NY Times; Eduardo Porter


Deluge North and South

In Toronto, Canada

A dramatic night of storms in Toronto on Wednesday flooded subway stations, turned a major freeway into a river and knocked out power to thousands of people.

On Wednesday, Environment Canada issued a special weather warning for heavy rain in Toronto Wednesday evening. Some parts of the city received nearly three inches of rain in just three hours.

Dozens of people had to be rescued from their cars as water lapped at windows

In Recife, Brasil

“Just hours before the highly anticipated World Cup match-up between the U.S. and Germany is scheduled to begin, the host city of Recife, Brazil has been slammed by torrential rains.

Climate Flooding Brazil

CNN reported that around 2.9 inches of rain has already fallen. It has been raining for the last 24 hours and it is expected to continue raining throughout the day. FIFA officials examined the pitch this morning and determined the game can go ahead as planned. The pitch is reportedly soft, but playable.

…While deadly flooding happens in Brazil almost every year, the timing of these deluges is bizarre. Flooding mostly occurs in Brazil during the summer rainy season. Brazil’s winter months, May to August, are usually mostly dry.

Did I miss something?  Was this reported during the lead up to, or during, the game?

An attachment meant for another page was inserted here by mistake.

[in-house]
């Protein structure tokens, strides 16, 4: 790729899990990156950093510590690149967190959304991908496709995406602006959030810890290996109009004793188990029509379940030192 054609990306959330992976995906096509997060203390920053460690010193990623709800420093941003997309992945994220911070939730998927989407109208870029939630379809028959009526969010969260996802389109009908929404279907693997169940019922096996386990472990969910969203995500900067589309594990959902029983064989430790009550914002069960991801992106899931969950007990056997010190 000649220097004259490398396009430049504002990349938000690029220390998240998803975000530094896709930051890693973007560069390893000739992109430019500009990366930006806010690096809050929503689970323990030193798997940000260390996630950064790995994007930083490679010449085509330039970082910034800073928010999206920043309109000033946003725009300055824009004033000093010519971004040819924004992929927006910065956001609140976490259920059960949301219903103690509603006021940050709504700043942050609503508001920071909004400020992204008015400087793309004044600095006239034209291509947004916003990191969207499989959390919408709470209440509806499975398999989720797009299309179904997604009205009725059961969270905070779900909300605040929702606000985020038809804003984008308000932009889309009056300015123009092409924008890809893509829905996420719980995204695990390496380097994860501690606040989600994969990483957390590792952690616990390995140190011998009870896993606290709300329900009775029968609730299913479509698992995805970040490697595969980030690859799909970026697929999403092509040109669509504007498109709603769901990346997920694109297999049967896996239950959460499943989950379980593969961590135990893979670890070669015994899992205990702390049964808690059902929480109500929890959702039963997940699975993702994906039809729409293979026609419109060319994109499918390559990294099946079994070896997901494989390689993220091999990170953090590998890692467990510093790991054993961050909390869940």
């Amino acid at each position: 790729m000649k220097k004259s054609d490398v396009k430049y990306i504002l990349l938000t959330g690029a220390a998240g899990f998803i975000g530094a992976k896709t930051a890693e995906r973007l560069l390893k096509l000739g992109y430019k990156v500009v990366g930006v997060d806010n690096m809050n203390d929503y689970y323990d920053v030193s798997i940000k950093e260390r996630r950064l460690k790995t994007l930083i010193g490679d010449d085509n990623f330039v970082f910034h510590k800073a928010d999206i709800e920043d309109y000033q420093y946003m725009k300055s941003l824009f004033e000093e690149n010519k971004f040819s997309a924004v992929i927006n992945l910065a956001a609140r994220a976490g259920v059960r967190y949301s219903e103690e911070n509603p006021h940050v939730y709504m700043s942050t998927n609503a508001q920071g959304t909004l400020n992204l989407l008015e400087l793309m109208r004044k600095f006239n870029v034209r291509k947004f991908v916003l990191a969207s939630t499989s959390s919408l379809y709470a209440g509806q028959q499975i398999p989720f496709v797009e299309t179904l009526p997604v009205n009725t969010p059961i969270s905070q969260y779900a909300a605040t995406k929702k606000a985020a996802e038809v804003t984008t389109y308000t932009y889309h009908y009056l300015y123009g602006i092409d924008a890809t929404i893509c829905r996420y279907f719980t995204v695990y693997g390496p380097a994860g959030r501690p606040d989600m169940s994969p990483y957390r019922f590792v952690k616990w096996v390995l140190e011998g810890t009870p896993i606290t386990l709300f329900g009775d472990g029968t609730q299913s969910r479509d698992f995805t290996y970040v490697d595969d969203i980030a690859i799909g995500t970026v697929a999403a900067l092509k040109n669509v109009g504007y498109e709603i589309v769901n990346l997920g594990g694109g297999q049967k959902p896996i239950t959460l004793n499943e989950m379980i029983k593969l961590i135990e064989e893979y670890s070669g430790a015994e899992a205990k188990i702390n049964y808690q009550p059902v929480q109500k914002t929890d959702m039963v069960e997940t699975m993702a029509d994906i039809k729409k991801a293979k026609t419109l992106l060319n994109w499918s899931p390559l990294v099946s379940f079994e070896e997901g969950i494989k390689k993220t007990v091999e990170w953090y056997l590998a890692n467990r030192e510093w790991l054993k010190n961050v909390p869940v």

Climate Change: The Report

The release of Risky Business, a 50 page report from high profile business leaders in the U.S. has gotten front page attention.  It is not so much a climate change report as a call to apply risk management thinking to what is obviously already occurring.  Using the Reagan era action on Ozone depletion, as recalled by his Secretary of State, George Schultz, it is a business oriented call to ‘take out an insurance policy.”

Our goal with the Risky Business Project is not to  confront the doubters. Rather, it is to bring American
business and government—doubters and believers alike—together to look squarely at the potential risks
posed by climate change, and to consider whether it’s time to take out an insurance policy of our own

This morning Eduardo Porter, one of the NY Times regular business columnists, had a strong response to the report. Though he is aware of the dangers of fatalism faced with a problem so large, he is not immune to it, himself.

Climate change is not an event in your children’s future. It is bearing down upon you now. And there is nothing you — or anyone else — can do to prevent the hit.

Over the next quarter-century, heat-related death rates will probably double in the southeastern states. Crop losses that used to happen only once every 20 years because of cataclysmic weather will occur five times as often.

…. it seems clear by now that the world’s temperature will almost certainly rise more than two degrees Celsius — or 3.6 degrees Fahrenheit — above the average of the late 19th century, a ceiling that the world’s leaders have repeatedly promised never to breach and a point at which climate-related risks rise even more sharply.

[and] despite the rising awareness of the risks caused by our unrestrained consumption of fossil fuels, there is no evidence that we plan to break the habit and leave a substantial portion of the Earth’s oil, gas and coal in the ground.